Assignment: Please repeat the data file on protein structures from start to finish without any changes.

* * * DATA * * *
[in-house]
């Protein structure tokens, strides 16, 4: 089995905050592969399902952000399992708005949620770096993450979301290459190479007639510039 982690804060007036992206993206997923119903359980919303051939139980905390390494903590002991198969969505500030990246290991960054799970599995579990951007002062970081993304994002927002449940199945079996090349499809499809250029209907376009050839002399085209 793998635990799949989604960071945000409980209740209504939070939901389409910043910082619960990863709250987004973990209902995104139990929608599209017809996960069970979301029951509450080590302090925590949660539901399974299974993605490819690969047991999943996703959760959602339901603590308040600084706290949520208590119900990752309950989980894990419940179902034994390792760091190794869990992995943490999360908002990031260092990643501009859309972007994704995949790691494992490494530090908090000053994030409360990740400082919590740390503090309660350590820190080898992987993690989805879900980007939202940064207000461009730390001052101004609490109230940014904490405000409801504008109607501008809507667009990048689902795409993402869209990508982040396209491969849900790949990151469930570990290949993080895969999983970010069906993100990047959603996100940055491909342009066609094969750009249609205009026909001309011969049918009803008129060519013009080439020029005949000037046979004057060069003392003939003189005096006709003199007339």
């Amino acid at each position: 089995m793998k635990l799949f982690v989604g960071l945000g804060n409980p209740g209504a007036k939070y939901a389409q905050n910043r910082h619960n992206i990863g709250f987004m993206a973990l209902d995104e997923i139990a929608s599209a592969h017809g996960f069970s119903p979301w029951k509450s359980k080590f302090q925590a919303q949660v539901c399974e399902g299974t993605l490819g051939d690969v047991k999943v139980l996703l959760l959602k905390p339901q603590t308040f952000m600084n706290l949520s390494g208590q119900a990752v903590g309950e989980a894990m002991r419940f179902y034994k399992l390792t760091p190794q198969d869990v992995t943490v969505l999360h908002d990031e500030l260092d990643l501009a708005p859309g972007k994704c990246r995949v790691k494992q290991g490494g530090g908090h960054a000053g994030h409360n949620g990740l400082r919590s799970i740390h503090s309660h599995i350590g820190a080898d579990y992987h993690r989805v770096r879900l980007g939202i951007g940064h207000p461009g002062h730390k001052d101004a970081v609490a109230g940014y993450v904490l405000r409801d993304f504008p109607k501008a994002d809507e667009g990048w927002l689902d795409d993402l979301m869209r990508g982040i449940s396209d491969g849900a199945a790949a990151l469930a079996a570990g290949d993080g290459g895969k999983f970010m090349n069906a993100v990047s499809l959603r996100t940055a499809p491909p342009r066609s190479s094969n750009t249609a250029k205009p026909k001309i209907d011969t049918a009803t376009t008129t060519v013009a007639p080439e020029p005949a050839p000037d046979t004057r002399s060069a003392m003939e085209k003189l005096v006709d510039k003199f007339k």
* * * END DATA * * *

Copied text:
[in-house]
């Protein structure tokens, strides 16, 4: 089995905050592969399902952000399992708005949620770096993450979301290459190479007639510039 982690804060007036992206993206997923119903359980919303051939139980905390390494903590002991198969969505500030990246290991960054799970599995579990951007002062970081993304994002927002449940199945079996090349499809499809250029209907376009050839002399085209 793998635990799949989604960071945000409980209740209504939070939901389409910043910082619960990863709250987004973990209902995104139990929608599209017809996960069970979301029951509450080590302090925590949660539901399974299974993605490819690969047991999943996703959760959602339901603590308040600084706290949520208590119900990752309950989980894990419940179902034994390792760091190794869990992995943490999360908002990031260092990643501009859309972007994704995949790691494992490494530090908090000053994030409360990740400082919590740390503090309660350590820190080898992987993690989805879900980007939202940064207000461009730390001052101004609490109230940014904490405000409801504008109607501008809507667009990048689902795409993402869209990508982040396209491969849900790949990151469930570990290949993080895969999983970010069906993100990047959603996100940055491909342009066609094969750009249609205009026909001309011969049918009803008129060519013009080439020029005949000037046979004057060069003392003939003189005096006709003199007339």
């Amino acid at each position: 089995m793998k635990l799949f982690v989604g960071l945000g804060n409980p209740g209504a007036k939070y939901a389409q905050n910043r910082h619960n992206i990863g709250f987004m993206a973990l209902d995104e997923i139990a929608s599209a592969h017809g996960f069970s119903p979301w029951k509450s359980k080590f302090q925590a919303q949660v539901c399974e399902g299974t993605l490819g051939d690969v047991k999943v139980l996703l959760l959602k905390p339901q603590t308040f952000m600084n706290l949520s390494g208590q119900a990752v903590g309950e989980a894990m002991r419940f179902y034994k399992l390792t760091p190794q198969d869990v992995t943490v969505l999360h908002d990031e500030l260092d990643l501009a708005p859309g972007k994704c990246r995949v790691k494992q290991g490494g530090g908090h960054a000053g994030h409360n949620g990740l400082r919590s799970i740390h503090s309660h599995i350590g820190a080898d579990y992987h993690r989805v770096r879900l980007g939202i951007g940064h207000p461009g002062h730390k001052d101004a970081v609490a109230g940014y993450v904490l405000r409801d993304f504008p109607k501008a994002d809507e667009g990048w927002l689902d795409d993402l979301m869209r990508g982040i449940s396209d491969g849900a199945a790949a990151l469930a079996a570990g290949d993080g290459g895969k999983f970010m090349n069906a993100v990047s499809l959603r996100t940055a499809p491909p342009r066609s190479s094969n750009t249609a250029k205009p026909k001309i209907d011969t049918a009803t376009t008129t060519v013009a007639p080439e020029p005949a050839p000037d046979t004057r002399s060069a003392m003939e085209k003189l005096v006709d510039k003199f007339k």